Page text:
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Rocket systems error postpones Spaceport Indiana launch


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Spaceport Indiana has canceled an unmanned rocket launch that was scheduled for 11 a.m. today at Columbus Municipal Airport.

An electronic diagnosis of the rocket systems detected a problem that could rest in the thermal sensor, propulsion sensor or the rocket engine, said Brian Tanner, Spaceport’s executive director.

He said the launch would be rescheduled after the problem is identified and fixed. He could not estimate Friday how long that might take.

Spaceport Indiana, a private company out to play a significant role in commercial space flight, was set to begin a series of unmanned rocket launches that would put several different kinds of payloads into space. For example, those include telecommunications products and ozone testing devices for researchers.

The roughly 20-foot-tall rocket originally scheduled to take flight today was supposed to test the workability of a new propulsion system, Tanner said. Because that system was the possible point of the defect, the launch was scratched.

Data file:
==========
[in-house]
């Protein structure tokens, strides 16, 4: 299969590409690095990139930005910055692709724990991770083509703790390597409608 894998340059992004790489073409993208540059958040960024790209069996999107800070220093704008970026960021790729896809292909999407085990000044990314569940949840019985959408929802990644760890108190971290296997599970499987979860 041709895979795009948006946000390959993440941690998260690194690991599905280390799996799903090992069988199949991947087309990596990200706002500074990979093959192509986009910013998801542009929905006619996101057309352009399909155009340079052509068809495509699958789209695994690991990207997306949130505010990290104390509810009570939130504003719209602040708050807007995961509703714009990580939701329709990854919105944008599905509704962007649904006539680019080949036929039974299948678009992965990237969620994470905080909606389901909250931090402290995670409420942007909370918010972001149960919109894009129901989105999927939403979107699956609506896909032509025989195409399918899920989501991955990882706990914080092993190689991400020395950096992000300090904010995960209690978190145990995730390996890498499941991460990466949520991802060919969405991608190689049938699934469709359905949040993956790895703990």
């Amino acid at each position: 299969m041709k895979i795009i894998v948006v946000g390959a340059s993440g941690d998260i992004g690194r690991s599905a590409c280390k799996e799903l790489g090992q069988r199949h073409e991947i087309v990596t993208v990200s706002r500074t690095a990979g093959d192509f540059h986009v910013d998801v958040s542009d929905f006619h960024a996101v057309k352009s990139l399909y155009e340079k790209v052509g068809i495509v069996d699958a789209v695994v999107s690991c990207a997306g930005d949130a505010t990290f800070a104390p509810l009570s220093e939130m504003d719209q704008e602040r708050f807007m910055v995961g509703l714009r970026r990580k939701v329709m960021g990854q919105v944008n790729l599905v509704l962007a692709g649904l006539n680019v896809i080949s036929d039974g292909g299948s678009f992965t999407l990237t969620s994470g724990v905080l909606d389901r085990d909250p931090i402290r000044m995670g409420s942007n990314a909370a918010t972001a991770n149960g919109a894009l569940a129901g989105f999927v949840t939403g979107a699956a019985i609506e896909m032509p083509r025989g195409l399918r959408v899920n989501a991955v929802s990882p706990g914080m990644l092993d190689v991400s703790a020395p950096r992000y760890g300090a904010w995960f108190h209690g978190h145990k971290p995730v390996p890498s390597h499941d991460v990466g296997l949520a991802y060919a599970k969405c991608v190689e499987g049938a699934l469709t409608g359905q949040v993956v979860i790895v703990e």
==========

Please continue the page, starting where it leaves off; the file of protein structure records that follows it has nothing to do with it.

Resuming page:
“A delay like this is the same kind you’d see from NASA for any number of reasons,” Tanner said. “You need to know up front that all the systems will operate like you expect.”

People who bought $10 tickets at spaceportindiana.com to watch today’s canceled launch should hold on to their tickets to view the launch at a later date, Tanner said.

A countdown clock on the website as of Friday estimated the delay at more than two weeks. However, Tanner said the clock is a moving target that cannot be reliably used to predict if the rocket will be ready for launch before or after that point.

Tanner had identified this as the first routine launching program for unmanned rockets of various sizes in Indiana history.

The company has been accepting applications from colleges, students and corporate clients from which it will pick three small payloads to put into space up to 200 nautical miles above the Earth’s surface this summer.

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